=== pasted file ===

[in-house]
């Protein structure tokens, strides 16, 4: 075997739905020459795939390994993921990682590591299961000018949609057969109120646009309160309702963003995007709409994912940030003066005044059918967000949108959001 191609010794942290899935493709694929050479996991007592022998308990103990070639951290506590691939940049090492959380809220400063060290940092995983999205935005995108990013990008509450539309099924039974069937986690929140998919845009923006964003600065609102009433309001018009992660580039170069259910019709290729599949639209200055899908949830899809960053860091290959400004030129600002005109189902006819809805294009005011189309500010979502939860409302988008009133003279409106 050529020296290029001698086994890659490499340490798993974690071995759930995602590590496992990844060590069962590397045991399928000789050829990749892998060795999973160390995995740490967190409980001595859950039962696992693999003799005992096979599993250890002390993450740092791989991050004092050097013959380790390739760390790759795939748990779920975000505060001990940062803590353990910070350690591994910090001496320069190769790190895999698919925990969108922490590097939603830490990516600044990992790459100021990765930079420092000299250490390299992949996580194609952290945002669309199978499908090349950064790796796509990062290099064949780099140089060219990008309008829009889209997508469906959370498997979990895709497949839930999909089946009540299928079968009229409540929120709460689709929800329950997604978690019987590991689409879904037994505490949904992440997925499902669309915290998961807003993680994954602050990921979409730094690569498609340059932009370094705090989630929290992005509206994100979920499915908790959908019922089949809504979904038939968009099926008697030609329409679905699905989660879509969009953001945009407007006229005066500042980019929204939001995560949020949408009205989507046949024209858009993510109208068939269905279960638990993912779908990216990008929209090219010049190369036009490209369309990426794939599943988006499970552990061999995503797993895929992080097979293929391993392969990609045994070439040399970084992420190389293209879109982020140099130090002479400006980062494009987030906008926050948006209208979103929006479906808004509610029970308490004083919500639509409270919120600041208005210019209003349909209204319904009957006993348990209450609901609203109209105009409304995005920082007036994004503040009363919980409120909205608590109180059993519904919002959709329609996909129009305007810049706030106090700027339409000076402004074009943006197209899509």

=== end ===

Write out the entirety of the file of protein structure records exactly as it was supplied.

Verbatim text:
[in-house]
């Protein structure tokens, strides 16, 4: 075997739905020459795939390994993921990682590591299961000018949609057969109120646009309160309702963003995007709409994912940030003066005044059918967000949108959001 191609010794942290899935493709694929050479996991007592022998308990103990070639951290506590691939940049090492959380809220400063060290940092995983999205935005995108990013990008509450539309099924039974069937986690929140998919845009923006964003600065609102009433309001018009992660580039170069259910019709290729599949639209200055899908949830899809960053860091290959400004030129600002005109189902006819809805294009005011189309500010979502939860409302988008009133003279409106 050529020296290029001698086994890659490499340490798993974690071995759930995602590590496992990844060590069962590397045991399928000789050829990749892998060795999973160390995995740490967190409980001595859950039962696992693999003799005992096979599993250890002390993450740092791989991050004092050097013959380790390739760390790759795939748990779920975000505060001990940062803590353990910070350690591994910090001496320069190769790190895999698919925990969108922490590097939603830490990516600044990992790459100021990765930079420092000299250490390299992949996580194609952290945002669309199978499908090349950064790796796509990062290099064949780099140089060219990008309008829009889209997508469906959370498997979990895709497949839930999909089946009540299928079968009229409540929120709460689709929800329950997604978690019987590991689409879904037994505490949904992440997925499902669309915290998961807003993680994954602050990921979409730094690569498609340059932009370094705090989630929290992005509206994100979920499915908790959908019922089949809504979904038939968009099926008697030609329409679905699905989660879509969009953001945009407007006229005066500042980019929204939001995560949020949408009205989507046949024209858009993510109208068939269905279960638990993912779908990216990008929209090219010049190369036009490209369309990426794939599943988006499970552990061999995503797993895929992080097979293929391993392969990609045994070439040399970084992420190389293209879109982020140099130090002479400006980062494009987030906008926050948006209208979103929006479906808004509610029970308490004083919500639509409270919120600041208005210019209003349909209204319904009957006993348990209450609901609203109209105009409304995005920082007036994004503040009363919980409120909205608590109180059993519904919002959709329609996909129009305007810049706030106090700027339409000076402004074009943006197209899509």